3 Replies Latest reply on Jan 7, 2008 1:11 AM by Anna Wood

    Sketch line color

    Tim Warris
      Hi All,

      I am a new user to SW2008, coming from SolidEdge V19 and am struggling my way through the transition. Not sure if my background in SE is helpful or a hindrance as I find I am constantly thinking I know exactly how to do this in SE but not in SW, and usually not sure if this is a technique I should be using.

      What I am trying to understand is the line color in sketches in SW. I am working on a simple assembly and would like to edit some of the parts in the active assembly. When I edit the sketch of an assembly part in place the lines are all black, the current sketch as well as all the edges of the other parts in the assembly. In SE all the active sketch entity lines are a different color, making editing the sketch much easier. Having all the lines black I find it almost impossible to differentiate the current sketch entities from everything else. How does everyone else handle this? Perhaps this isn't the way I should be doing this, but in SE editing a sketch in a part in an assembly is a very common operation.

      Cheers!

      Tim
        • Sketch line color
          Anna Wood
          Look at Tools > Options > System Options > Colors and review the colors SW uses.

          Have you gone through the Tutorials that are under Help? That is usually a good plan to get you an idea of the workflow in SW.

          Undefined lines and points in SW are a blue color. They turn to black when they are fully defined.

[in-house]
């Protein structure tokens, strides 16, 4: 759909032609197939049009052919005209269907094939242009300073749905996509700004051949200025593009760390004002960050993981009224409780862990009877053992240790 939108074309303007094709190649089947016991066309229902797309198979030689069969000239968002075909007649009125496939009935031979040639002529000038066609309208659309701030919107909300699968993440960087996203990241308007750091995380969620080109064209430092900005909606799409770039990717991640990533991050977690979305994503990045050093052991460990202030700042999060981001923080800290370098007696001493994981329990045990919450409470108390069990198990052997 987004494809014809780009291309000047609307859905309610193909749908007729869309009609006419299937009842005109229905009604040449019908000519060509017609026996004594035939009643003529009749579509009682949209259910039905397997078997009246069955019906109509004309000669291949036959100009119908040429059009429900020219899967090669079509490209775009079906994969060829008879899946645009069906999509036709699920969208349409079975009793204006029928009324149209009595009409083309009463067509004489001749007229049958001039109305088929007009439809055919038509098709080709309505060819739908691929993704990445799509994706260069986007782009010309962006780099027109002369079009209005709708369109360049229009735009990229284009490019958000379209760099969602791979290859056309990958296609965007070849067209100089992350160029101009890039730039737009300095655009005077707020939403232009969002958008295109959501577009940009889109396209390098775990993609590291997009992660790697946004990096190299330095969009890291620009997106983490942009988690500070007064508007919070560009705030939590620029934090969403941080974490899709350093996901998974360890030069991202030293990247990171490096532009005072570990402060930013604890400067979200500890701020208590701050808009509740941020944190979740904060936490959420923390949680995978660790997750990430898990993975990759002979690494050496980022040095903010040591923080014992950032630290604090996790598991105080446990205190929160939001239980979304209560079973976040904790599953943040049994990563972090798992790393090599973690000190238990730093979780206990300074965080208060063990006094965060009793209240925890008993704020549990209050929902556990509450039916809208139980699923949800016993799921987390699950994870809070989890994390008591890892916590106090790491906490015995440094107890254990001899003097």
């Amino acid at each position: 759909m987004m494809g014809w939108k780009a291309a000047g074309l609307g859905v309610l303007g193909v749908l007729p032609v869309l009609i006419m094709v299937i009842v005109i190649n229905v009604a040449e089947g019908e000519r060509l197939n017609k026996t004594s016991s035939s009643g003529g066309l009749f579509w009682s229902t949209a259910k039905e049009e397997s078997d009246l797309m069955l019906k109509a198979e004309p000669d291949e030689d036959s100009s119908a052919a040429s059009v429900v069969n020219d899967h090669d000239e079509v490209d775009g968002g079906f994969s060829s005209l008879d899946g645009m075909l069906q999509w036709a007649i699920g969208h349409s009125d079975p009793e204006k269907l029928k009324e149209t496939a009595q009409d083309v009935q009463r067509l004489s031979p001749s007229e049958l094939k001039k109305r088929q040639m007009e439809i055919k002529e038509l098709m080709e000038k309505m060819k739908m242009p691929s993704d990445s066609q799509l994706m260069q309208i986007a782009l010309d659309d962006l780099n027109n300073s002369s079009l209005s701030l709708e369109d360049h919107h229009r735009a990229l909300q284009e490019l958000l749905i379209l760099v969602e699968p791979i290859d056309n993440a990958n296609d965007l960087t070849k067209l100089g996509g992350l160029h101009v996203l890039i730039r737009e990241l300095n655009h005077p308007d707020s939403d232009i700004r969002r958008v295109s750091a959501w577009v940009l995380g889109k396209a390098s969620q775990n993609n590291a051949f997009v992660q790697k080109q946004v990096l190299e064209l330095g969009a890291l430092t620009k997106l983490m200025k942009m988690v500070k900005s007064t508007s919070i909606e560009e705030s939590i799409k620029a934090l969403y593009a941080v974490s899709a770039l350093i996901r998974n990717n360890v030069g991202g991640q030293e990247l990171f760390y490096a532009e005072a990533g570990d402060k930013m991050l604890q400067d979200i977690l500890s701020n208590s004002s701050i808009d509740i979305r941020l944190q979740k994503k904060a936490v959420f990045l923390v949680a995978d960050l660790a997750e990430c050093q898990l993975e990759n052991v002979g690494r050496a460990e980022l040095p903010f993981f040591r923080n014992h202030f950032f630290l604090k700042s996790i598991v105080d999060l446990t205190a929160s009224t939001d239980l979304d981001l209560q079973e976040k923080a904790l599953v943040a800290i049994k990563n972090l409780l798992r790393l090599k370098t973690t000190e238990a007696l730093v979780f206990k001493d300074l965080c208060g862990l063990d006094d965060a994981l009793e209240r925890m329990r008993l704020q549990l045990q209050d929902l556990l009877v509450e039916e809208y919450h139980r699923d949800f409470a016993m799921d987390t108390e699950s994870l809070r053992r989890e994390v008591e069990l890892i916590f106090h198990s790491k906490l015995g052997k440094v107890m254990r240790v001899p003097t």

Sketches in SW are a heavy line weight. Models edges are a much lighter line weight. Is your model in Wireframe mode or in Solid/Solid with Edges mode?

          The techniques are the same with SW and SE to design and make changes within an assembly. There are many visual clues as to what is what within SW. You just need to learn what to look for and re-program the brain from what you are used to with SE.

          Can you post a screen shot of what you are seeing when you are sketching? This will help use help you... :-)

          Cheers,



            • Sketch line color
              Tim Warris
              Hi Anna,

              Thanks for the feedback. Using wireframe mode helps quite a bit. The line weights provide good contrast for the different entities. Had not thought to try that, again in SE I found I rarely, in fact never, switched from a Solid with Edges mode.

              I have been going through most of the tutorials and doing all the usual new system steps, but until one actually starts to build something its hard to tell what you actually know. (or don't!)

              So far I have found SW to be quite powerful and has a few nifty tools that I didn't see in SE, but the interface seems much less intuitive with many options buried deep in menus. On feature that always impressed me with SE was how few tools were required to accomplish a great deal. Of course its still too early to do any type of a fair comparison as I am still in the frustrating phase of figuring out how to make an unfamiliar system do what I need...

              Cheers!

                • Sketch line color
                  Anna Wood
                  Actually, I rarely use wireframe when designing. Only when I am doing a quick look through a design to make sure all my holes and stuff are lined up in the tools I design. To much clutter otherwise....

                  Hopefully on Monday one of the other designers here where I work will chip in with some ideas for you. He has spent quite a bit of time in SE and is transitioning to SW. I am sure he can offer you some insight.

                  All the various 3D CAD package have their strengths and weaknesses. The reason SW is not intuitive yet is that you are probably trying to think to much like the workflow in SE. Once the lightbulbs go on about how SW likes its data workflow it will get easier. Not much different then trying to make SW work like AutoCAD for all the 2D guys transitioning.

                  Cheers,